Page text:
Frozen Shoulder

Adhesive capsulitis, Frozen Shoulder

Adhesive capsulitis, also known as frozen shoulder, refers to a condition in which the articular capsule of the shoulder joint tightens and this causes the typical symptoms of pain and stiffness. The cause of the phenomenon is not fully known. Around 2-5% percent of the world’s population will suffer from a frozen shoulder at some point in their lives. The ailment is most common in people aged 50-60.


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Symptoms of frozen shoulder

The symptoms of a frozen shoulder can be divided into four stages:

  1. During the inflammatory phase, shoulder pain is often felt at rest and at night as well as in sudden movements. In this case, the movements of the shoulder also gradually begin to weaken and become limited. The pain gradually gets worse.
  2. During the freezing phase, the shoulder is at its most painful and the movements are further restricted. For example, putting a wallet in your back pocket or attaching a bra may be impossible.
  3. During the stiffness phase, the pain begins to ease, but the shoulder is stiff and there is a clear restriction of movement.
  4. In the last stage of recovery, the pain has already decreased and the movements of the shoulder begin to return to normal.

The symptoms can last for a total of 1 to 2 years and usually the shoulder recovers. The inflammatory phase typically lasts a couple of months, the freezing phase a few months, the stiffness phase about half a year, and the recovery phase up to a year.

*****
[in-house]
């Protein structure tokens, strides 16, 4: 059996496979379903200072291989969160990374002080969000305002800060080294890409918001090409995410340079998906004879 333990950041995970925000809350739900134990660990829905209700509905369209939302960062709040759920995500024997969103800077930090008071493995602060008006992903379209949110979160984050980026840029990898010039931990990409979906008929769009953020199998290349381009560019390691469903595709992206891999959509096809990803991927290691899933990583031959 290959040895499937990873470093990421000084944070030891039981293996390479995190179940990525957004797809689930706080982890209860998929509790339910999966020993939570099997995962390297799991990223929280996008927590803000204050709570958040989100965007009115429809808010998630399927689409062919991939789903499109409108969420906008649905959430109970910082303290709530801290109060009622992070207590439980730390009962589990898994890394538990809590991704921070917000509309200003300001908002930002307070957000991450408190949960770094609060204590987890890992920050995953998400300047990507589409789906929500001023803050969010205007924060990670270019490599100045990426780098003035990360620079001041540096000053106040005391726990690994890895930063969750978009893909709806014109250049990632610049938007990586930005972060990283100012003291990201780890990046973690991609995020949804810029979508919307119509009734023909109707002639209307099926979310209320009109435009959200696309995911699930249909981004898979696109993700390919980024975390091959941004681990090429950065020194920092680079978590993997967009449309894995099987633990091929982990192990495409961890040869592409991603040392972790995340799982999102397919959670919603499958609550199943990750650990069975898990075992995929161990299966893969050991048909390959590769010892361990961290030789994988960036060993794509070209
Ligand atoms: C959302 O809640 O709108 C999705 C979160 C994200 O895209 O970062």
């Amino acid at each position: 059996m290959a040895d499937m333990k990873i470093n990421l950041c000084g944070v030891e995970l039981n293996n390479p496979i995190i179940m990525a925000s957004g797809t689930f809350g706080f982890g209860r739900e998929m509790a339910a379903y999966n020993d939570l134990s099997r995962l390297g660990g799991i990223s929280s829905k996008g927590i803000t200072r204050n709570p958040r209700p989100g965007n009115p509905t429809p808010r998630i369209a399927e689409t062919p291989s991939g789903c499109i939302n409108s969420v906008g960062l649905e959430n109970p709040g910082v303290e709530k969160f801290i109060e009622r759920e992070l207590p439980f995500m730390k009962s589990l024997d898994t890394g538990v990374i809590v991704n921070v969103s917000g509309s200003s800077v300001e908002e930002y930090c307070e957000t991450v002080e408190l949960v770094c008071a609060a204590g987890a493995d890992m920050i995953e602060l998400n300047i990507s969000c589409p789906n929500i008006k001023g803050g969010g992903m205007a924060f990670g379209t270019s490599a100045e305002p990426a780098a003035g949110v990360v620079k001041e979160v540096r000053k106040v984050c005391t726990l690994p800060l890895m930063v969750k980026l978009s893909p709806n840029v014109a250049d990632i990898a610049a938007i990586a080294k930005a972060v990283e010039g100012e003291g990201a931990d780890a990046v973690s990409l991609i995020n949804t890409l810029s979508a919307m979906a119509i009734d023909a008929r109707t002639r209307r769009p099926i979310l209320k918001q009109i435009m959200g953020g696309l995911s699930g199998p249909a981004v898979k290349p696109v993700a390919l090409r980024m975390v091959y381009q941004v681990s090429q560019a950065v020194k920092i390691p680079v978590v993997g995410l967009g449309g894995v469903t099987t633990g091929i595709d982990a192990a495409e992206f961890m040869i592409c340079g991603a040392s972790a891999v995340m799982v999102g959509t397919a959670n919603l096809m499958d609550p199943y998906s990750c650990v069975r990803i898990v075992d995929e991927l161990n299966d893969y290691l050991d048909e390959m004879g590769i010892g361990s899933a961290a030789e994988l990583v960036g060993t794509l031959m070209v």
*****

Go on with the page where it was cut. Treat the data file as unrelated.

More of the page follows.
Treatment of frozen shoulder

Treatment for a frozen shoulder depends on the stage of the ailment. In the inflammatory and freezing phase, self-care for the condition mainly consists of pain relief with cold therapy, pain gel and NSAIDs, as well as careful exercise training. In the pain phase, physiotherapy is not yet useful, but for example, a small pendulum-like movement of the hand in a hanging position can be tried if the pain allows it.

During the stiffening and recovery phase, when the worst pain gradually begins to ease, stiffness of the shoulder joint is treated with physiotherapy and various movement exercises. It is recommended that you continue to exercise until your shoulder’s range of motion and functionality are fully restored.


Prevention of frozen shoulder

The cause of a frozen shoulder is unknown, so there are no exact ways of preventing the condition. However, it has been found that the condition is more common in diabetics.